(Updates with afternoon trading)
* Dollar steady after Friday slide as probable Fed hike looms
* Crude oil little changed in choppy trading
* More M&A: Intel buying Mobileye, Wood Group for Amec Foster
* Mining stocks help underpin European benchmarks
By Lewis Krauskopf
NEW YORK, March 13 (Reuters) - Oil prices hovered near three-month lows while a key gauge of world stocks advanced on Monday as investors braced for a busy week for global markets, including a potential U.S. interest rate hike by the Federal Reserve.
The dollar steadied against a basket of currencies after touching a two-week low.
Friday's strong U.S. employment report solidified a view among Wall Street's top banks that the Federal Reserve will boost interest rates when its policy makers meet this week.
With a rate hike widely expected, market watchers will be looking for signals about the pace of future increases.
"I think all eyes will be on what the Fed does and, more importantly, what they say in their comments," said Brant Houston, managing director at CIBC Atlantic Trust Private Wealth Management.
MSCI's all-country world stock index rose 0.3 percent.
U.S. stocks were little changed ahead of the expected Fed rate hike later this week.
The Dow Jones Industrial Average fell 39.96 points, or 0.19 percent, to 20,863.02, the S&P 500 lost 2.55 points, or 0.11 percent, to 2,370.05 and the Nasdaq Composite added 6.50 points, or 0.11 percent, to 5,868.23.
Corporate deal-making continued as chips giant Intel said it would acquire driverless technology firm Mobileye for $15.3 billion. Mobileye shares jumped 29 percent.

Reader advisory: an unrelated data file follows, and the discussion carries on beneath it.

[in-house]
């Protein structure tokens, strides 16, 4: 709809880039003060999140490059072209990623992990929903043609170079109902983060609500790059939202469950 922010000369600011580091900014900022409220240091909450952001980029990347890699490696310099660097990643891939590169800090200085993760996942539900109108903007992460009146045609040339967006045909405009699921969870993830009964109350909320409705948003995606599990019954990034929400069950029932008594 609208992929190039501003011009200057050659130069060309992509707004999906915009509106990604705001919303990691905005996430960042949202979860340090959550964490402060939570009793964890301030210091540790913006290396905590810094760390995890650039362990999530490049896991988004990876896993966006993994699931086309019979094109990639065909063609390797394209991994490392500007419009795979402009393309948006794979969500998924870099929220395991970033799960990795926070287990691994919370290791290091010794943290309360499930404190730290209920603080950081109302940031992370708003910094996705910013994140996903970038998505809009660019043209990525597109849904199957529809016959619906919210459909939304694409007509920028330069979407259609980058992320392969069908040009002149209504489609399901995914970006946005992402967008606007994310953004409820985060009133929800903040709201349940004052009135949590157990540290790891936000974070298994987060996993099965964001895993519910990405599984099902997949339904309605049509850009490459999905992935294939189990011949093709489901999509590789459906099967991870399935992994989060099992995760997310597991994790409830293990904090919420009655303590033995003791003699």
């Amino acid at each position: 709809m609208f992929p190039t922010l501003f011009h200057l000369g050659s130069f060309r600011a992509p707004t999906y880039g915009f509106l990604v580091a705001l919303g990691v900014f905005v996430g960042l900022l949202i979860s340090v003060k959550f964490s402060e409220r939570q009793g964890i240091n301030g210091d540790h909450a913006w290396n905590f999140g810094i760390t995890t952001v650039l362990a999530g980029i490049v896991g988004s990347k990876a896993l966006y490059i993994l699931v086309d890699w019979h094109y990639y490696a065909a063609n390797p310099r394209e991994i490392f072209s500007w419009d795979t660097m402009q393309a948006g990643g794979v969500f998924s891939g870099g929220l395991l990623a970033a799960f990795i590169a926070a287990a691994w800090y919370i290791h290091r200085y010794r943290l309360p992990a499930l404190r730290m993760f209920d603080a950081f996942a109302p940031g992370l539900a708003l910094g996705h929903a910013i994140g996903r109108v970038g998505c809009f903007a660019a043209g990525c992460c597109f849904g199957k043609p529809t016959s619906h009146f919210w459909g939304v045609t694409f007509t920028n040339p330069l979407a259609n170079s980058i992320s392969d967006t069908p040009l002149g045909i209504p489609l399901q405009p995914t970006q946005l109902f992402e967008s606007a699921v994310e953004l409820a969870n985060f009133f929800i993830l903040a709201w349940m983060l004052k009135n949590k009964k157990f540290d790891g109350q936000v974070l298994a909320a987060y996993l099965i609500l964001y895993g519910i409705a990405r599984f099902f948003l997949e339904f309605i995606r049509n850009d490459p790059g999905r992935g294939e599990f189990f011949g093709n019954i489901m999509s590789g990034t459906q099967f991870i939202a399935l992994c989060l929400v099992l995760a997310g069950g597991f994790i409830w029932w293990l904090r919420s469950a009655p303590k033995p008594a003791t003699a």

In Europe, Amec Foster Wheeler rallied 11.6 percent after oil services company Wood Group agreed to buy the company for $2.7 billion.
The pan-European STOXX 600 index gained 0.4 percent, helped by increases in mining shares.
Aside from the Fed meeting, which starts on Tuesday, the world's most powerful finance ministers and central bankers convene in the German town of Baden Baden starting on Friday, their first meeting since Donald Trump won the U.S. election.
Oil hovered around three-month lows as rising inventories and drilling activity in the United States offset optimism over OPEC's efforts to restrict crude output and reduce a global glut.
U.S. crude fell 0.3 percent to $48.34 a barrel, and touched its lowest point since Nov 30. Brent crude slipped 0.1 percent to $51.33 a barrel.
The dollar edged up 0.05 percent against a basket of key world currencies, recovering after Friday's bout of profit-taking following the robust U.S. jobs report.
"We remain bullish on the dollar, but as Friday's events suggested, a lot of good news is already priced into the dollar at current levels," said Shaun Osborne, chief FX strategist, at Scotiabank in Toronto.
Sterling, which has been one of the worst performers against the dollar over the last two weeks, rose 0.5 percent after the devolved Scottish government demanded the right to hold a new referendum on independence.
U.S. Treasury yields edged higher in anticipation of Fed rate hike on Wednesday, nervousness that the central bank could indicate a more aggressive pace of future rate hikes, and new corporate bond supply.
Prices for benchmark 10-year Treasuries slipped 7/32 to yield 2.606 percent, from a yield of 2.582 percent late on Friday.
Spot gold fell 0.1 percent as the prospect of imminent interest rate rises kept them near five-week lows touched last week. (Additional reporting by Gertrude Chavez-Dreyfuss and Sam Forgione in New York, Yashaswini Swamynathan in Bengaluru and Vikram Subhedar in London; Editing by Bernadette Baum and Nick Zieminski)